Orpheus and Eurydice (after George Frederic Watts, R.A., H.R.C.A. 1817 - 1904). The painting is on the right. 1889. Mezzotint. Hardie 54.12 5/8 x 19 1/2 (sheet 17 1/8 x 23 3/ 8). Edition 300. A rich proof printed on Japon paper. Exhibited in 1889 at the Exposition Universelle, Paris, where it was awarded a gold medal. Signed in pencil by Watts, Short, and by the printer, Frederick Goulding. Housed in a 23 1/4 x 29-inch champagne gold leaf frame. $1,750.
Watts treated the subject of 'Orpheus and Eurydice' twice; once in vertical and once in horizontal format. The original of this image is in the Tate Gallery, London.
Orpheus' wife, Eurydice, while fleeing from Aristaeus (son of Apollo), ran into a nest of snakes which bit her fatally on her heel. Distraught, Orpheus played such sad songs and sang so mournfully that all the nymphs and gods wept. On their advice, Orpheus traveled to the underworld and by his music softened the hearts of Hades and Persephone. The agreed to allow Eurydice to return with him to earth on one condition: he should walk in front of her and not look back until they both had reached the upper world. In his anxiety he forgot that both needed to be in the upper world, and he turned to look at her, and she vanished for the second time, but now forever.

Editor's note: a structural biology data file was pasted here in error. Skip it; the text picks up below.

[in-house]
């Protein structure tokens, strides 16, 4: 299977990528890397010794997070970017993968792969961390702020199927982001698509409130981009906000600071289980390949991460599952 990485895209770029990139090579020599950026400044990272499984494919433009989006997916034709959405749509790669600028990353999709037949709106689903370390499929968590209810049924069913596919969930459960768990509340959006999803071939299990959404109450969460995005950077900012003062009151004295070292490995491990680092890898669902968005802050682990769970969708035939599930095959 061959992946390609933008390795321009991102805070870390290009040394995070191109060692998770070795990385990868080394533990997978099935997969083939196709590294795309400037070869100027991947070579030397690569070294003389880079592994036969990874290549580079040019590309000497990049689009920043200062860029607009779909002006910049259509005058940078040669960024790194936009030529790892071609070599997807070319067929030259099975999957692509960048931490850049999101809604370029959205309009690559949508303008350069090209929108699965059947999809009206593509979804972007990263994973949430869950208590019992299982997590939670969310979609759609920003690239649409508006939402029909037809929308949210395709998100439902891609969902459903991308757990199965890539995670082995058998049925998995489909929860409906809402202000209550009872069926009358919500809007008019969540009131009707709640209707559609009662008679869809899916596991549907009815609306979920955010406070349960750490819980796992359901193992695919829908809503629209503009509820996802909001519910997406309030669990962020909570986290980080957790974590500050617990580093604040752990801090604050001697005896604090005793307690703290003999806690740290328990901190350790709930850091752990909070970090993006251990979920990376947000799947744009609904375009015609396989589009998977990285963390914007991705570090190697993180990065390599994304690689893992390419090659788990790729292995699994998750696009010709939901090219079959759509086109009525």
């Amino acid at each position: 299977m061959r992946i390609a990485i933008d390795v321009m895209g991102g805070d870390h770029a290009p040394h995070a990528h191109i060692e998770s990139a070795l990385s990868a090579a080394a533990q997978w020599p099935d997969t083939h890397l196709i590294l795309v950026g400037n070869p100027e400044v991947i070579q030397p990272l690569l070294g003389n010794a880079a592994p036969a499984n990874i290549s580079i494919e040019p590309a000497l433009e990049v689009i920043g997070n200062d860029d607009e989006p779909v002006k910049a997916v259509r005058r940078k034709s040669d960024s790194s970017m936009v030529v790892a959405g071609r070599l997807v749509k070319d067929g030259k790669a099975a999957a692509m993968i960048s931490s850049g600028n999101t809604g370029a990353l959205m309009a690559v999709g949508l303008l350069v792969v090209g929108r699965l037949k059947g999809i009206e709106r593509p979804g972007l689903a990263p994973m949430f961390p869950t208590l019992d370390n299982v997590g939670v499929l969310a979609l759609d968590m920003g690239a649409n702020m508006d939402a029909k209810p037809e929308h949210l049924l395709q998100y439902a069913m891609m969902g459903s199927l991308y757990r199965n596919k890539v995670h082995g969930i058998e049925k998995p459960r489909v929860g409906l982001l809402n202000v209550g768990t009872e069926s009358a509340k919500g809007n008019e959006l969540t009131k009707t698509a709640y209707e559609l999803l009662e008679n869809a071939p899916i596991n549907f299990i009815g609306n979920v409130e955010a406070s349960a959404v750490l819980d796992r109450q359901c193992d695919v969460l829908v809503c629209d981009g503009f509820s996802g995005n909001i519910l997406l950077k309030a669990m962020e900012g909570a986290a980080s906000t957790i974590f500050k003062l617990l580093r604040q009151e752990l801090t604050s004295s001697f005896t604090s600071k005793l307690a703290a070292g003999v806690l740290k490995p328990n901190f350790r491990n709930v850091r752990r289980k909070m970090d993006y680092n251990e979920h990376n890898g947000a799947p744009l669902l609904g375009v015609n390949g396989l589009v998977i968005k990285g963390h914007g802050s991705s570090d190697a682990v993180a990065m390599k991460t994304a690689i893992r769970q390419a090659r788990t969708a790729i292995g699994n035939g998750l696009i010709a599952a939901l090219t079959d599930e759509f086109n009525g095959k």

This is one of Watts's most famous compositions, known in many versions. The picture was exhibited at the Royal Academy in 1869 (the same year as Poynter's Prodigal's Return, lot 29), and seems to have been the first version he completed. Others were shown at the Dudley Gallery in 1872 and the Grosvenor Gallery in 1879, and he continued to paint versions almost until his death.
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